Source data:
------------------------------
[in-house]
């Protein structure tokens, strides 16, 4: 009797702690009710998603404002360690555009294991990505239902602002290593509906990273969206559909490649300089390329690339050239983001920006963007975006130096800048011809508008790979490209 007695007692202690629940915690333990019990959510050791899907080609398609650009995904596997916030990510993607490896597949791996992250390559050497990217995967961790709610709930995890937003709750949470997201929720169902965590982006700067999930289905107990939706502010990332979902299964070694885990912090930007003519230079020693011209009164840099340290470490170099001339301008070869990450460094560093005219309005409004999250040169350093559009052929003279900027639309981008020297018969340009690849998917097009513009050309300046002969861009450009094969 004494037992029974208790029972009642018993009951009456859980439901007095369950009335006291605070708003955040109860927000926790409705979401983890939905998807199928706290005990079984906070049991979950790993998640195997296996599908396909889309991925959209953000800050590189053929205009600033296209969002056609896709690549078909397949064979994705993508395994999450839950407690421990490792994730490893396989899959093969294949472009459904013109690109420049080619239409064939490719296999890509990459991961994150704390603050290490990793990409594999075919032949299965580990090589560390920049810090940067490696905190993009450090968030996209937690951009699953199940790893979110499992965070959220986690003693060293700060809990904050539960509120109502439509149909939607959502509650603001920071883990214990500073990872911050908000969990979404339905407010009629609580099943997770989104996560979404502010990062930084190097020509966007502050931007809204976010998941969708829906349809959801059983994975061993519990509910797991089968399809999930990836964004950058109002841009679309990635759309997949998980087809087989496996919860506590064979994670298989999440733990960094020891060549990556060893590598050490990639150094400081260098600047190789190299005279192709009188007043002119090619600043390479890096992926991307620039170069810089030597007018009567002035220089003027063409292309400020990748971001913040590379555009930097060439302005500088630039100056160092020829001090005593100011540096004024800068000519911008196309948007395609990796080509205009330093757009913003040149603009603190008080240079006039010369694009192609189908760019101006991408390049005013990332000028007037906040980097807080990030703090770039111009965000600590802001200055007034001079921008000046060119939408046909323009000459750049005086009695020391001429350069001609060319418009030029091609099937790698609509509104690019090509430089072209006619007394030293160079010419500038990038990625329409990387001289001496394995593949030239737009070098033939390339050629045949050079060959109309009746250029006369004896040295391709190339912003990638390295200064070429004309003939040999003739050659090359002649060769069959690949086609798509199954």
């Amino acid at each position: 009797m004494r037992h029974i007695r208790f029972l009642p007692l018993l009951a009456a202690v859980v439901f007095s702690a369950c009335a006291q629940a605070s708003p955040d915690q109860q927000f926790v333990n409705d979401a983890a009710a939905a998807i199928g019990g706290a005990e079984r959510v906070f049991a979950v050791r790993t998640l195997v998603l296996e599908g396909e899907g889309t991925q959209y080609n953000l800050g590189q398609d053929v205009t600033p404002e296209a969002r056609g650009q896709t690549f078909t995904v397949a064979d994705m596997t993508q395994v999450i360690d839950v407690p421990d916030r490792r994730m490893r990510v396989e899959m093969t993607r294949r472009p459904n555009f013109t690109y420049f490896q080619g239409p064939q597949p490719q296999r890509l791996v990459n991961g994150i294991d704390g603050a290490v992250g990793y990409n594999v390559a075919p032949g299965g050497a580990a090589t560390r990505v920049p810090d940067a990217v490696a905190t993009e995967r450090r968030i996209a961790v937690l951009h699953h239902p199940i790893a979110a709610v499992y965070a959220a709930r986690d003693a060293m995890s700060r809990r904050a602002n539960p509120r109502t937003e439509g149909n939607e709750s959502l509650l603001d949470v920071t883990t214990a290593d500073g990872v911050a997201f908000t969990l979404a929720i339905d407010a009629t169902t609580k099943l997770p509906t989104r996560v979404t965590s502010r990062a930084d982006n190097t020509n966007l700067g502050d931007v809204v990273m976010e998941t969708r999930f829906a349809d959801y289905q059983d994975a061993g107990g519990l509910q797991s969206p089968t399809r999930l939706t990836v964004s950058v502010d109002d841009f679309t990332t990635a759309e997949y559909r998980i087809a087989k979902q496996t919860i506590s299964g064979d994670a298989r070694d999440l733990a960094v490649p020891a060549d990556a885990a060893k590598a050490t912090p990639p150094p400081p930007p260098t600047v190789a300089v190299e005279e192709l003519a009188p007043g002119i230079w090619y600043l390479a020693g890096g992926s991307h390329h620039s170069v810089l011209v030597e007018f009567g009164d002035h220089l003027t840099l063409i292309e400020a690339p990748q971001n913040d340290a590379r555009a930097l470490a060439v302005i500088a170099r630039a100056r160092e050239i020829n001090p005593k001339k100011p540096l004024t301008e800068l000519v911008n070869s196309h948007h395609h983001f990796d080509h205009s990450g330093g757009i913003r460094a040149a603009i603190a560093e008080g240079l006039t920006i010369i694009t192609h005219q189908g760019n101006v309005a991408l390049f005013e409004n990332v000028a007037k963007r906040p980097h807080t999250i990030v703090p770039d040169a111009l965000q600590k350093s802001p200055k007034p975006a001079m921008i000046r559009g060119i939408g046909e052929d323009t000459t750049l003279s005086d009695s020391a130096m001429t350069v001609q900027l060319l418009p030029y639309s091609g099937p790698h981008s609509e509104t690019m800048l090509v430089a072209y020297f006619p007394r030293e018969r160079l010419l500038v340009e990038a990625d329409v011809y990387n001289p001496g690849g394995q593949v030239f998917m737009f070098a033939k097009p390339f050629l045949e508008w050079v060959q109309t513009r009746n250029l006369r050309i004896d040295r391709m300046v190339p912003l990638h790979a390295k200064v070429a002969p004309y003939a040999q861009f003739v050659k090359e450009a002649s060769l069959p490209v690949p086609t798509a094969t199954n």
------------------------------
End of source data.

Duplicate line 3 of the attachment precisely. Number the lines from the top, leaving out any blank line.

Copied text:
């Amino acid at each position: 009797m004494r037992h029974i007695r208790f029972l009642p007692l018993l009951a009456a202690v859980v439901f007095s702690a369950c009335a006291q629940a605070s708003p955040d915690q109860q927000f926790v333990n409705d979401a983890a009710a939905a998807i199928g019990g706290a005990e079984r959510v906070f049991a979950v050791r790993t998640l195997v998603l296996e599908g396909e899907g889309t991925q959209y080609n953000l800050g590189q398609d053929v205009t600033p404002e296209a969002r056609g650009q896709t690549f078909t995904v397949a064979d994705m596997t993508q395994v999450i360690d839950v407690p421990d916030r490792r994730m490893r990510v396989e899959m093969t993607r294949r472009p459904n555009f013109t690109y420049f490896q080619g239409p064939q597949p490719q296999r890509l791996v990459n991961g994150i294991d704390g603050a290490v992250g990793y990409n594999v390559a075919p032949g299965g050497a580990a090589t560390r990505v920049p810090d940067a990217v490696a905190t993009e995967r450090r968030i996209a961790v937690l951009h699953h239902p199940i790893a979110a709610v499992y965070a959220a709930r986690d003693a060293m995890s700060r809990r904050a602002n539960p509120r109502t937003e439509g149909n939607e709750s959502l509650l603001d949470v920071t883990t214990a290593d500073g990872v911050a997201f908000t969990l979404a929720i339905d407010a009629t169902t609580k099943l997770p509906t989104r996560v979404t965590s502010r990062a930084d982006n190097t020509n966007l700067g502050d931007v809204v990273m976010e998941t969708r999930f829906a349809d959801y289905q059983d994975a061993g107990g519990l509910q797991s969206p089968t399809r999930l939706t990836v964004s950058v502010d109002d841009f679309t990332t990635a759309e997949y559909r998980i087809a087989k979902q496996t919860i506590s299964g064979d994670a298989r070694d999440l733990a960094v490649p020891a060549d990556a885990a060893k590598a050490t912090p990639p150094p400081p930007p260098t600047v190789a300089v190299e005279e192709l003519a009188p007043g002119i230079w090619y600043l390479a020693g890096g992926s991307h390329h620039s170069v810089l011209v030597e007018f009567g009164d002035h220089l003027t840099l063409i292309e400020a690339p990748q971001n913040d340290a590379r555009a930097l470490a060439v302005i500088a170099r630039a100056r160092e050239i020829n001090p005593k001339k100011p540096l004024t301008e800068l000519v911008n070869s196309h948007h395609h983001f990796d080509h205009s990450g330093g757009i913003r460094a040149a603009i603190a560093e008080g240079l006039t920006i010369i694009t192609h005219q189908g760019n101006v309005a991408l390049f005013e409004n990332v000028a007037k963007r906040p980097h807080t999250i990030v703090p770039d040169a111009l965000q600590k350093s802001p200055k007034p975006a001079m921008i000046r559009g060119i939408g046909e052929d323009t000459t750049l003279s005086d009695s020391a130096m001429t350069v001609q900027l060319l418009p030029y639309s091609g099937p790698h981008s609509e509104t690019m800048l090509v430089a072209y020297f006619p007394r030293e018969r160079l010419l500038v340009e990038a990625d329409v011809y990387n001289p001496g690849g394995q593949v030239f998917m737009f070098a033939k097009p390339f050629l045949e508008w050079v060959q109309t513009r009746n250029l006369r050309i004896d040295r391709m300046v190339p912003l990638h790979a390295k200064v070429a002969p004309y003939a040999q861009f003739v050659k090359e450009a002649s060769l069959p490209v690949p086609t798509a094969t199954n």